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I have been working on a web-app as a hobby. The web-app neither collects nor processes personal data, does not set cookies (or otherwise track individual users), and also does not integrate any services that do these things.

My question is, if I deploy this app on Heroku, does Heroku do anything behind the scenes (e.g., collecting IP addresses) that would make me need to include anything in my website's privacy policy?

If my web-app doesn't save any user data do I need a privacy policy in the first place? There are a lot of mixed answers online.

For context on what the website does. The user inputs a username from a game, and a color. The data is sent to the server for the server to create an image then an image is sent back for the user.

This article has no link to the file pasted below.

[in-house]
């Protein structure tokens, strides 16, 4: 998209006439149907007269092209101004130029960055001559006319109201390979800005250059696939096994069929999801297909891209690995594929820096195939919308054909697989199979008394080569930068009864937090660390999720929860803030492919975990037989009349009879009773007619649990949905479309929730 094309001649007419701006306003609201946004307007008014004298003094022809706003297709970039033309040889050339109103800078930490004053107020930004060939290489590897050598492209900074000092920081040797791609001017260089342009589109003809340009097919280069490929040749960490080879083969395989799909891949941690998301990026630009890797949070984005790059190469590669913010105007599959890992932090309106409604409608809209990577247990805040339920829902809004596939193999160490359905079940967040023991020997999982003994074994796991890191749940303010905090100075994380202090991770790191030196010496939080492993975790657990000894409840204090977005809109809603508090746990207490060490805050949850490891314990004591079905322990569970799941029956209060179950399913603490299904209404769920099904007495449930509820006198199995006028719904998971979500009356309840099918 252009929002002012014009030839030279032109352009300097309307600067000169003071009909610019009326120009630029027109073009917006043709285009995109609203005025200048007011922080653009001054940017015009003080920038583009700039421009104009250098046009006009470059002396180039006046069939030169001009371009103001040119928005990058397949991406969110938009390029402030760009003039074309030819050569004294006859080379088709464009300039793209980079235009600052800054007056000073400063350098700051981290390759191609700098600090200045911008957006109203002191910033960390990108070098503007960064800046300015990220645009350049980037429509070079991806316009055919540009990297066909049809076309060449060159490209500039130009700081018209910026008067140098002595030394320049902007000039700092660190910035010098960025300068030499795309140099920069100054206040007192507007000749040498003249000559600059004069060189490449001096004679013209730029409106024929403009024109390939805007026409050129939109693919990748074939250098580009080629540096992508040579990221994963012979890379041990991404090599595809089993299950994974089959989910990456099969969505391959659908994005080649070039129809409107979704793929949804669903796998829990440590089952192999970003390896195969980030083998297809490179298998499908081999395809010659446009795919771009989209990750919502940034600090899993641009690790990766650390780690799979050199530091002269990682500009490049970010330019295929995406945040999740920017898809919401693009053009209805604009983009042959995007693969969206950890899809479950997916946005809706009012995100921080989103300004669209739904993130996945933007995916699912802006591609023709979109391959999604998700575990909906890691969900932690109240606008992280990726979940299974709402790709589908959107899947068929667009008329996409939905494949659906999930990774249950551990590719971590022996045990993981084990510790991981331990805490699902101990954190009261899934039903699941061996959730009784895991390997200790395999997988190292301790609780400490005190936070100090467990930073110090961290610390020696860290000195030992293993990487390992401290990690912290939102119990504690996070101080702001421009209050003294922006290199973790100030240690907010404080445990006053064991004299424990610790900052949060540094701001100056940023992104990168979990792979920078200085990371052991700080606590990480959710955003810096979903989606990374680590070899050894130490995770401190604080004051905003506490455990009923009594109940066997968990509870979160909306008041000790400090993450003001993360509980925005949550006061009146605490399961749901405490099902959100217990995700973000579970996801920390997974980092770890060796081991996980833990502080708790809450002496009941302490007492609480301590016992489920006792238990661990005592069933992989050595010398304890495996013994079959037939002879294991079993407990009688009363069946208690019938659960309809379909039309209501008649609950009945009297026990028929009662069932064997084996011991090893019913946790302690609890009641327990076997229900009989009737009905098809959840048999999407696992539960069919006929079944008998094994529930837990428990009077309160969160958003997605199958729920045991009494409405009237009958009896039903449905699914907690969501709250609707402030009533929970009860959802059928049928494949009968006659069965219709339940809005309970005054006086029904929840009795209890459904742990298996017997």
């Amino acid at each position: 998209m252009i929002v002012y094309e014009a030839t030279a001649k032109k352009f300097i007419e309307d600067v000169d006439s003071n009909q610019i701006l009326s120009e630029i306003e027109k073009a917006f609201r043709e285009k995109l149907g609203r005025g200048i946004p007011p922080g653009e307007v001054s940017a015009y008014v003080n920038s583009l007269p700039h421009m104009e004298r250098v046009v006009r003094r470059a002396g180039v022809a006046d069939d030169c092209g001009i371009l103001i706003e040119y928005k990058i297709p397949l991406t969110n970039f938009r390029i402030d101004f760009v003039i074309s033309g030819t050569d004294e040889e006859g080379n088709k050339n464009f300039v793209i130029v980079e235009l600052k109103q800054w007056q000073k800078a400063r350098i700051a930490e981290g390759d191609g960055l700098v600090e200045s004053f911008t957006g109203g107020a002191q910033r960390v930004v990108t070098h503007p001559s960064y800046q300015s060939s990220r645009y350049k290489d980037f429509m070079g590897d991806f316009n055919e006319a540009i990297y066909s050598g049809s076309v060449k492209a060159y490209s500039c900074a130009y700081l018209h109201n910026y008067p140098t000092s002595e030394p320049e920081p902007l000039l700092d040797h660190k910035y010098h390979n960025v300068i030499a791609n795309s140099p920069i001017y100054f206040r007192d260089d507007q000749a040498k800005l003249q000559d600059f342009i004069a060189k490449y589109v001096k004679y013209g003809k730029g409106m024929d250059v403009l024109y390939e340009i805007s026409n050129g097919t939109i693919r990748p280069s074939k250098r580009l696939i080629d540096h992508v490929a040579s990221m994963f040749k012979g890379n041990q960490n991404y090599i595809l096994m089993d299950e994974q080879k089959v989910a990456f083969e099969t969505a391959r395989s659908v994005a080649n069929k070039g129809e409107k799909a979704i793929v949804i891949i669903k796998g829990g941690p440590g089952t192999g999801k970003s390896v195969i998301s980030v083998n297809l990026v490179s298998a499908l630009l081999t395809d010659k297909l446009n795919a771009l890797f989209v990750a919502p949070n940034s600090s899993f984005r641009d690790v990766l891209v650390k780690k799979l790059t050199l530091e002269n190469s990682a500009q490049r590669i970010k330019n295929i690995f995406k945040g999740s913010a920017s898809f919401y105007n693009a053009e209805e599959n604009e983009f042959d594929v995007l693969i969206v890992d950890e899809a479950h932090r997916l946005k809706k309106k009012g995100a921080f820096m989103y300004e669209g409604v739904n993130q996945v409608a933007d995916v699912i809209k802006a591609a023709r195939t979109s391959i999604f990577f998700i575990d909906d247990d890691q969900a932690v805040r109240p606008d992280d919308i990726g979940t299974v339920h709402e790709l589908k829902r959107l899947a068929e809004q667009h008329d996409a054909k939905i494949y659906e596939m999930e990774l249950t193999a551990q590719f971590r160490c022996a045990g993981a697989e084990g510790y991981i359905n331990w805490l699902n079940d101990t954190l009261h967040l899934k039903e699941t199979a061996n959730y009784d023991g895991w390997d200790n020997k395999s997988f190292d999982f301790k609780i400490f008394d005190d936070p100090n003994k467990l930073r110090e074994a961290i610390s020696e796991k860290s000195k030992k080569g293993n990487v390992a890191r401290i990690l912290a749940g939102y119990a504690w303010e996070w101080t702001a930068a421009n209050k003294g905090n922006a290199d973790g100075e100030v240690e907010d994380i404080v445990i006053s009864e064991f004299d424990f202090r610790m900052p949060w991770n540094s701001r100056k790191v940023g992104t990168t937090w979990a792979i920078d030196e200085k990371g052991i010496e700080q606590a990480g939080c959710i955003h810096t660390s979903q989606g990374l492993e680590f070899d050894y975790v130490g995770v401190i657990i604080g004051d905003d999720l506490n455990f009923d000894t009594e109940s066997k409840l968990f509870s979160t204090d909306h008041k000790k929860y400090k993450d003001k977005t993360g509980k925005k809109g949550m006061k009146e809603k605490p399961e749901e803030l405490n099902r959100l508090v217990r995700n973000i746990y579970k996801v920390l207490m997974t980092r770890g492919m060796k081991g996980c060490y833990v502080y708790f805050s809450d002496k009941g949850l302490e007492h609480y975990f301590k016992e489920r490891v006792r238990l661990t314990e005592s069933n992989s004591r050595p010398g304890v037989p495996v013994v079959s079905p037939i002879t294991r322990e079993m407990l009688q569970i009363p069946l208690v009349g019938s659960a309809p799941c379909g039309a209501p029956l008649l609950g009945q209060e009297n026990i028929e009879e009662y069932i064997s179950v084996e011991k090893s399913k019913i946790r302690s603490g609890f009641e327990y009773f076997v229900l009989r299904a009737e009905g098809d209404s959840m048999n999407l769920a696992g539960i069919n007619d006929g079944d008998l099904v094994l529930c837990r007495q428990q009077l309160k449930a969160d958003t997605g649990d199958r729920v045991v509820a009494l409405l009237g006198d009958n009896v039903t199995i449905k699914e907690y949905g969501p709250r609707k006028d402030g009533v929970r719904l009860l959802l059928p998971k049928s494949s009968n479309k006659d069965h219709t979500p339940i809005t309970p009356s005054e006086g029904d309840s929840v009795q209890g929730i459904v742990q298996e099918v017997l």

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  • I asked a similar question here. The answer was no: "You are only responsible for the data that you collect or process, or data that you direct others to collect or process on your behalf. You are not responsible for the actions of third parties that may carry out incidental collection or processing that you have no control over". I am not a downvoter, I think it is a good question that should be more definitively answered by those in authority.
    – Dave
    Aug 17 at 11:43
  • @Dave But the answer also says “You are responsible for the data that you process, or data that you direct others to process on your behalf.” Here, Heroku would be serving the web-app on OP's behalf. But whether that matters depends on whether GDPR would even apply. You indicated UK jurisdiction for your question, OP here doesn't indicate any location or context.
    – amon
    Aug 17 at 12:36
  • It definitely seems to be an unsolved issue. When you sign up for web hosting, you cannot get the hosts to not log IP addresses, and you sign a contract to that effect. Is that "directing others to collect"? It seems no one really knows until it goes to court, which is hurting businesses today.
    – Dave
    Aug 17 at 13:20

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